To the unknowing as well as the unconcerned, Makkah may be a city in the desert with some historical importance, but what does come to light once we actually visit the city, is the fact that it is the microcosm of the entire world. To the faithful, humankind’s centrepoint, appointed by God since time immemorial is none else but the city of Makkah. Such an honour mandates that no matter what one’s racial or ethnic background, the journey to Umm al-Quraaa or the ‘Mother of all cities’, as it has been called in the Qur’an – is a yearning of the heart. This longing is pandered to all year around through the Umrah or the lesser pilgramage, but its true fulfilment is found in the Hajj. Every year the city of Makkah is host to millions of people from all walks of life and all hues and colours during the Hajj, an international event of superb magnitude which is obligatory on all Muslims, male or female, who possess the means as well as the ability to perform the journey.

THE ROAD TO MAKKAH

The period of Hajj sees all roads leading to Makkah. Pilgrims make their way through land, sea and air using all available means of transportation. Special Hajj flights are organised for the event by major world Airlines and special Hajj liners sail from distant lands carrying pilgrims by the sea. Such is the ardent desire to be at the city that some even travel on foot. It is not at all uncommon to hear tales of perilous journeys culminating in Makkah by pedestrians from far away lands. This descent into Makkah from all parts of the world is not a new phenomenon, but one which was foretold by God to Prophet Abraham:

And proclaim to the people the Hajj [pilgrimage]; they will come to you on foot and on every lean camel; they will come from every distant pass.” Qur’an 22:27

Makkah during the Hajj is a global village in its true sense. Pilgrims, whose numbers during the event surpass the population size of many countries, are drawn to the city from every continent on the planet.

HUMANITY AT ITS FULL SPLENDOR

Black or white, young or old, male or female, able bodied or disabled, rich or poor, thus humanity in its full splendour can be witnessed during the Hajj. Even the diversity around fashion which distinguishes one community from the other is quite apparent and was marvelled at by former MTV star presenter Kristiane Backer in her autobiography:

They came from all over the world and I never tired of the variety of faces, colours and outfits. There were women from Mali looking regal and elegant in gorgeous lilac orange, and green robes wearing matching turbans with a strip of fabric hanging down the side. Indonesian women all had white headscarves and white gloves and white headscarves that hung to their breast and were embroidered with lace. The persian women usually wore long black or blue robes with grey chadors that came down below their hips while Morroccans could be recognised by the hoods on their jalabias. Another group of women sported bright yellow veils with blue labels sewn onto them, which indicated that they came from Kerala in India. I also heard German, French, English and American voices.On my wanderings, I came across men from Tajikistan wearing black quilted satin and velvet coats and matching black gold-framed caps. There were other men with palestinian scarves wrapped around their heads, shiny silver black turbans, traditional Arab head dress or small white caps. Many Pakistanis had long henna-dyed beards.” (From MTV to Mecca, pp 314)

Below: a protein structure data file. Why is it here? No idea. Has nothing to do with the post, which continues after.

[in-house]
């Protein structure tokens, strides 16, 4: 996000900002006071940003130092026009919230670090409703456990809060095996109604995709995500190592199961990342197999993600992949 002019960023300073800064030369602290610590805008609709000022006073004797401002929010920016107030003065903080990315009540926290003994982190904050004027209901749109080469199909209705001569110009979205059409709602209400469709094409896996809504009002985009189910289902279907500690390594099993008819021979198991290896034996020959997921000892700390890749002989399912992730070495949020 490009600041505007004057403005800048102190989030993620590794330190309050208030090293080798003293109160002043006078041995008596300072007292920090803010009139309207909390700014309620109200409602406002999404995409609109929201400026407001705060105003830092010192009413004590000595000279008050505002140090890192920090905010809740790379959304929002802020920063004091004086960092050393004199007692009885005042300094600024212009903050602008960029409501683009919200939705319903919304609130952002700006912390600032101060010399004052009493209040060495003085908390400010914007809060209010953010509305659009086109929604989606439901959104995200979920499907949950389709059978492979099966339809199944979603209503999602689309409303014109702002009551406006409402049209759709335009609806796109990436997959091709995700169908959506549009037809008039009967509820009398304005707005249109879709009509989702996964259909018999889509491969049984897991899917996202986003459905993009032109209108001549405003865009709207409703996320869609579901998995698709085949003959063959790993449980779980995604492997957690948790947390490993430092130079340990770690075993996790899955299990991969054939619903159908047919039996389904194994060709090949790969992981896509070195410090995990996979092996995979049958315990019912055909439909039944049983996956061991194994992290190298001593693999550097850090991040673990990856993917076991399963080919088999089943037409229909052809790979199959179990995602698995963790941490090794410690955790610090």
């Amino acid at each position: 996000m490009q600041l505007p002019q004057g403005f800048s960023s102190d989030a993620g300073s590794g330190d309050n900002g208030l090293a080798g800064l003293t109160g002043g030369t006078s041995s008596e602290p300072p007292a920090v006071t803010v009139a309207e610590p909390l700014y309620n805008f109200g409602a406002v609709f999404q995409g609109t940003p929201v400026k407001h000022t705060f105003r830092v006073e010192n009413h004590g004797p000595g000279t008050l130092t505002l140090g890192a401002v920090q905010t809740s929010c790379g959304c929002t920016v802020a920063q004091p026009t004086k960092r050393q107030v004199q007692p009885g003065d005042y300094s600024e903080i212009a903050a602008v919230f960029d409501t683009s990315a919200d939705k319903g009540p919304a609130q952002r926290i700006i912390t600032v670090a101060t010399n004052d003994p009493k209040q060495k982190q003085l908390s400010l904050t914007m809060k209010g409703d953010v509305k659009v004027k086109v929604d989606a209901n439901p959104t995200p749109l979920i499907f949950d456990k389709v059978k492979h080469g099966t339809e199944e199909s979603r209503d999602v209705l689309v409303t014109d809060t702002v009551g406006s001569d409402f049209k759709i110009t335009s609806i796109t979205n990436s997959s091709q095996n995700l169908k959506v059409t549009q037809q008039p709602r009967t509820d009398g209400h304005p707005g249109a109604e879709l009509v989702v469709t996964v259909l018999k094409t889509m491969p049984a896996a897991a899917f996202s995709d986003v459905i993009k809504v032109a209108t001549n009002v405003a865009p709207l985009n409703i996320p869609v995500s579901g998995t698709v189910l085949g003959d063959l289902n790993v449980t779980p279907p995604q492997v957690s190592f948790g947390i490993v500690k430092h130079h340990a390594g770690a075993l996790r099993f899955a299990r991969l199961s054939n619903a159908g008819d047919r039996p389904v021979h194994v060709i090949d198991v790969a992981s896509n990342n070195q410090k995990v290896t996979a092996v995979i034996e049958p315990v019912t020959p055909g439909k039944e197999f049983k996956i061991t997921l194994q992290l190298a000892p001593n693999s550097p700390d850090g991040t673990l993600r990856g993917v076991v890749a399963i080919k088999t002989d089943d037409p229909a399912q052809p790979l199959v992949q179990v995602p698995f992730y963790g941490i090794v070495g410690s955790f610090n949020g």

Makkah of today is a modern city with all amenities and comforts for travelers from all over the globe. But what remains unchanged is the sublime spirit of the Hajj, which no words can describe and which can only be felt by the heart of the pilgrim.

TRANSFORMATION TO PEACE

The diversity at Hajj is not a mere social phenomenon, but one of immense importance for the wider welfare of humankind. Pilgrims ranging from every possible ethnic background return to their homelands with an increased level of tolerance for their fellow-men who may be different from them. The interaction with people of different race and ethnicity leave no room at all for racism. The pilgrims are in a state of cooperation and display the best of their behavior during the days as they are commanded by Allah:

Hajj is [during] well-known months, so whoever has made Hajj obligatory upon himself therein [by entering the state of ihram], there is [to be for him] no sexual relations and no disobedience and no disputing during Hajj. And whatever good you do – Allah knows it. And take provisions, but indeed, the best provision is fear of Allah. And fear Me, O you of understanding.” Qur’an 2:197

Exposure to a diversity of groups makes the visitors to Makkah more tolerant, not only towards those who are present during the pilgrimage, but also those who are absent. American civil rights activist Malcolm X drastically altered his views on race after performing the Hajj. In a letter from the Hajj, he wrote:

”We were all participating in the same ritual, displaying a spirit of unity and brotherhood that my experiences in America had led me to believe never could exist between the white and non-white … what I have seen, and experienced, has forced me to rearrange much of my thought patterns previously held.’‘ (The Autobiography of Malcolm X)

While the world rages with ethnic and national conflicts, each year Makkah demonstrates to us that people can very well intermix despite differences on national, sectarian, and gender lines and peacefully coexist with each other. Words are not sufficient to describe the splendor offered by Makkah. To experience it you will have to visit the city and be there in person.